I am interested in other peoples opinion about it on here but i think the number 1 problem in hollywood without a shadow of a doubt is the script! there is not enough great diolog in movies and the only ones where there is, any tarrantino,scorcese are classed as pioneers and loved by the public and not so much at the awards season so what does that say! it says they are more interessted in making watered down cliche ridden crap that just to make a quick buck rather than tell real interesting stories,they need to spend less time forking out on cgi and 20 million star salaries and invest in some decent writers.

    And they are always ripping off films like this and the vanishing.vanilla sky and so on because they have no original ideas of there own.

    I mean the premise of this film is very basic, man robs banks,goes to prison,breaks out of prison, robs more banks, and does the whole thing over again, but the writing and nateral acting by the lead are so strong there is never a dull moment and ironically even though the film didnt try to glomorise or make him a cool George clooney type thief, he was way more engaging and that rawness had far more appeal

    anyone agree or am i just stating the obvious

  5. judd_clarke
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    Master criminal? French twat. What a ridiculous snoozefest this farce is. Basically, if Clouseau had been a bad guy he’d have been this arse. Wandering around looking ridiculously French, talking rubbish, getting his friends beat up and killed without any recognition of his own stupidity. Breaking out of prison before trying to break back into it again in a beat up old van. That’s classic Peter Sellers. The only part missing was Bert Kwok jumping out of a dumb waiter and attacking him at the millionare’s mansion.Actually that would have been worth watching, with the aged Kwok hanging on for dear life as Mesrine crashes through the French (no pun intended) Windows and staggers blindly into the washing line…zut allors!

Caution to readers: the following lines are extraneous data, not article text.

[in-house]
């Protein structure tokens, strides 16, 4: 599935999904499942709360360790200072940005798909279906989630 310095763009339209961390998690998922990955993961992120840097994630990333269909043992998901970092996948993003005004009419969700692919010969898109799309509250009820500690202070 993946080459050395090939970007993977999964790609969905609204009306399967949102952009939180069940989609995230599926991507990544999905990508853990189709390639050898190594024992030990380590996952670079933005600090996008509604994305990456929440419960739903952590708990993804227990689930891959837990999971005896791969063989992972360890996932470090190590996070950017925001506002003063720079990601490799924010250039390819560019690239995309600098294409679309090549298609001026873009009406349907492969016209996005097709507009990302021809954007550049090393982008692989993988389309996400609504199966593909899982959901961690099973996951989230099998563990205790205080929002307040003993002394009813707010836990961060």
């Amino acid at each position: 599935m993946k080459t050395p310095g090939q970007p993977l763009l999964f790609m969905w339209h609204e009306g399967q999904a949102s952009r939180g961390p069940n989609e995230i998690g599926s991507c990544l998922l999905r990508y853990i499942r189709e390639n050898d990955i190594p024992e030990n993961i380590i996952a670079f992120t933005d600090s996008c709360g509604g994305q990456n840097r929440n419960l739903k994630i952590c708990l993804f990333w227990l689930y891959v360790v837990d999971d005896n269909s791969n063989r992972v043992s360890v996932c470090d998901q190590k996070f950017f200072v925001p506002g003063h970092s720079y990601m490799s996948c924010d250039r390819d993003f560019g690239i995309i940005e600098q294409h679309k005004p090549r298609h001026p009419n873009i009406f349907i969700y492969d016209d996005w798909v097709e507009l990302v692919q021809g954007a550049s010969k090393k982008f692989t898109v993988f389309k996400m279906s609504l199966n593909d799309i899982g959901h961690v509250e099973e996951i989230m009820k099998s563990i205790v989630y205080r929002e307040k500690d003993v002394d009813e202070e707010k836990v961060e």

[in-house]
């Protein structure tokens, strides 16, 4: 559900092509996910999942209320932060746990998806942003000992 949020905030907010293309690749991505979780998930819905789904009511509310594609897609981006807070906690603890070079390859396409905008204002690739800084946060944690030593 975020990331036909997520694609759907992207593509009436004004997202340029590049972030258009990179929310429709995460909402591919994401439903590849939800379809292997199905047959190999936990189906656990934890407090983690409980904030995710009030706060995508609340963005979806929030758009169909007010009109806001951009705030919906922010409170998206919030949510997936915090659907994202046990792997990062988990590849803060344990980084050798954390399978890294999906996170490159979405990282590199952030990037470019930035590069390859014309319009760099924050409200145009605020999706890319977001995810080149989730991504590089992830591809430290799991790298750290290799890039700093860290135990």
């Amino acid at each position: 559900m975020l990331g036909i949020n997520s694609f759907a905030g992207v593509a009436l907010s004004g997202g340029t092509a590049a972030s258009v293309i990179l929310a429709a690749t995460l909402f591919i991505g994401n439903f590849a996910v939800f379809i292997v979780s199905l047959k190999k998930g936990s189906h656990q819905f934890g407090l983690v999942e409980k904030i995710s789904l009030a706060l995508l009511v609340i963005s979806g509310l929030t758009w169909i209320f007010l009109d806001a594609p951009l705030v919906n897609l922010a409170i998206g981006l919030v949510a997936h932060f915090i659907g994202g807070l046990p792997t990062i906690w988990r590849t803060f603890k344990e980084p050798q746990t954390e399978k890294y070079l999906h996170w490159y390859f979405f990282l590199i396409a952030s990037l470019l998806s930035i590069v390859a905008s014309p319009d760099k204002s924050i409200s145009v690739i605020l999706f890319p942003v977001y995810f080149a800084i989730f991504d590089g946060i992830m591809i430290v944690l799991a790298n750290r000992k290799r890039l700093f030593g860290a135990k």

6. neil57
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    I saw in IMBD Pro that Senator Distribution which apparently has the US rights to the Mesrine films is in financial trouble. Does this mean that the US release of the films is in jeopardy?

  7. dms21ep
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    Music Box films has acquired the US rights to the complete two part film.

    February 26, 2010

    For immediate release


    Chicago, IL….Music Box Films is pleased to announce the acquisition of all US rights to Jean-François Richet’s two part gangster epic MESRINE: KILLER INSTINCT and MESRINE: PUBLIC ENEMY NO. 1, starring Vincent Cassel. This 4 hour, $50 million production, based on the autobiography of the notorious French bank robber, kidnapper and prison escape artist Jacques Mesrine, provides Cassel a career defining performance that earned him a Cesar for Best Actor in 2009.

    Mesrine (1936 -1979) had the distinction of being Public Enemy No. 1 in two countries on two continents (Canada and France) and became such a political embarrassment that he was essentially assassinated by French police on the streets of Paris. Cassel so thoroughly inhabits the character – he gained and lost over 40 pounds to play the part – he manages to make a homicidal sociopath into an always charismatic and at times almost noble figure while never soft pedaling the pathology. A crack supporting cast includes the likes of Gerald Depardieu as young Mesrine’s mentor in the rackets, accomplices Mathieu Almaric and Roy Dupuis and molls Cecile de France and Ludivine Sagnier while Olivier Gourmet is his relentless police adversary.